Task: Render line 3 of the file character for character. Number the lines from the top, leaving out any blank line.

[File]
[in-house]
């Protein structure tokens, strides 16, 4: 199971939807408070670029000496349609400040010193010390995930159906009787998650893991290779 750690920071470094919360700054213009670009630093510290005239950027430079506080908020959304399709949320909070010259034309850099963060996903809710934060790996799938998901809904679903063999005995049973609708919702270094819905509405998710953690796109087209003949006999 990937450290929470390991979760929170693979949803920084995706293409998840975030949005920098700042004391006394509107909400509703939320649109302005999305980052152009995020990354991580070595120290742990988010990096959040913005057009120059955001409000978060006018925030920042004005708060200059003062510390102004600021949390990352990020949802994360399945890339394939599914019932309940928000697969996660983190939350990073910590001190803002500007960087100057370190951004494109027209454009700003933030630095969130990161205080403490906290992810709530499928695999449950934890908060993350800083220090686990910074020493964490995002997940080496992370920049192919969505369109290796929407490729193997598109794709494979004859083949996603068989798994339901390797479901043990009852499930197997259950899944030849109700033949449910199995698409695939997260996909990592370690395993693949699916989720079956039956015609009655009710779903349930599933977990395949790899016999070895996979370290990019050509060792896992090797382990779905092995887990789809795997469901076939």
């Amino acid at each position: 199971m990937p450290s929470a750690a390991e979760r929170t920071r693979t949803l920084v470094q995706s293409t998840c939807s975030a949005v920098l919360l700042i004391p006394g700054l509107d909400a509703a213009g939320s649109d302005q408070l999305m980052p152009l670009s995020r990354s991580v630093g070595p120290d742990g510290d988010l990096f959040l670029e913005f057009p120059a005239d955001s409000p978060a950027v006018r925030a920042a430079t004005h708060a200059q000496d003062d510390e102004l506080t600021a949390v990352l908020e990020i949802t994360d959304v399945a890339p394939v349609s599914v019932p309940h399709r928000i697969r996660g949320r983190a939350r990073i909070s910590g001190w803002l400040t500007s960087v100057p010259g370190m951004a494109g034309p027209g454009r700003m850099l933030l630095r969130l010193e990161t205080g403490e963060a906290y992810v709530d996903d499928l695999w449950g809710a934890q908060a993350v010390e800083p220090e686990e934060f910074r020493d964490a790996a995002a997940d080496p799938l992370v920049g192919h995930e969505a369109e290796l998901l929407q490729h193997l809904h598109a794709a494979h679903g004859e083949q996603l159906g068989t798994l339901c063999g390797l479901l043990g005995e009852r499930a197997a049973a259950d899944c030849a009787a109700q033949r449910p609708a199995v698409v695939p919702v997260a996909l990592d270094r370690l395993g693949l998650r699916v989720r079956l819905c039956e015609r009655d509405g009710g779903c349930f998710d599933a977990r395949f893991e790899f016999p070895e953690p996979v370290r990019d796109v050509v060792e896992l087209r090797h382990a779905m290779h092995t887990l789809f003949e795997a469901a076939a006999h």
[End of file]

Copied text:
């Amino acid at each position: 199971m990937p450290s929470a750690a390991e979760r929170t920071r693979t949803l920084v470094q995706s293409t998840c939807s975030a949005v920098l919360l700042i004391p006394g700054l509107d909400a509703a213009g939320s649109d302005q408070l999305m980052p152009l670009s995020r990354s991580v630093g070595p120290d742990g510290d988010l990096f959040l670029e913005f057009p120059a005239d955001s409000p978060a950027v006018r925030a920042a430079t004005h708060a200059q000496d003062d510390e102004l506080t600021a949390v990352l908020e990020i949802t994360d959304v399945a890339p394939v349609s599914v019932p309940h399709r928000i697969r996660g949320r983190a939350r990073i909070s910590g001190w803002l400040t500007s960087v100057p010259g370190m951004a494109g034309p027209g454009r700003m850099l933030l630095r969130l010193e990161t205080g403490e963060a906290y992810v709530d996903d499928l695999w449950g809710a934890q908060a993350v010390e800083p220090e686990e934060f910074r020493d964490a790996a995002a997940d080496p799938l992370v920049g192919h995930e969505a369109e290796l998901l929407q490729h193997l809904h598109a794709a494979h679903g004859e083949q996603l159906g068989t798994l339901c063999g390797l479901l043990g005995e009852r499930a197997a049973a259950d899944c030849a009787a109700q033949r449910p609708a199995v698409v695939p919702v997260a996909l990592d270094r370690l395993g693949l998650r699916v989720r079956l819905c039956e015609r009655d509405g009710g779903c349930f998710d599933a977990r395949f893991e790899f016999p070895e953690p996979v370290r990019d796109v050509v060792e896992l087209r090797h382990a779905m290779h092995t887990l789809f003949e795997a469901a076939a006999h």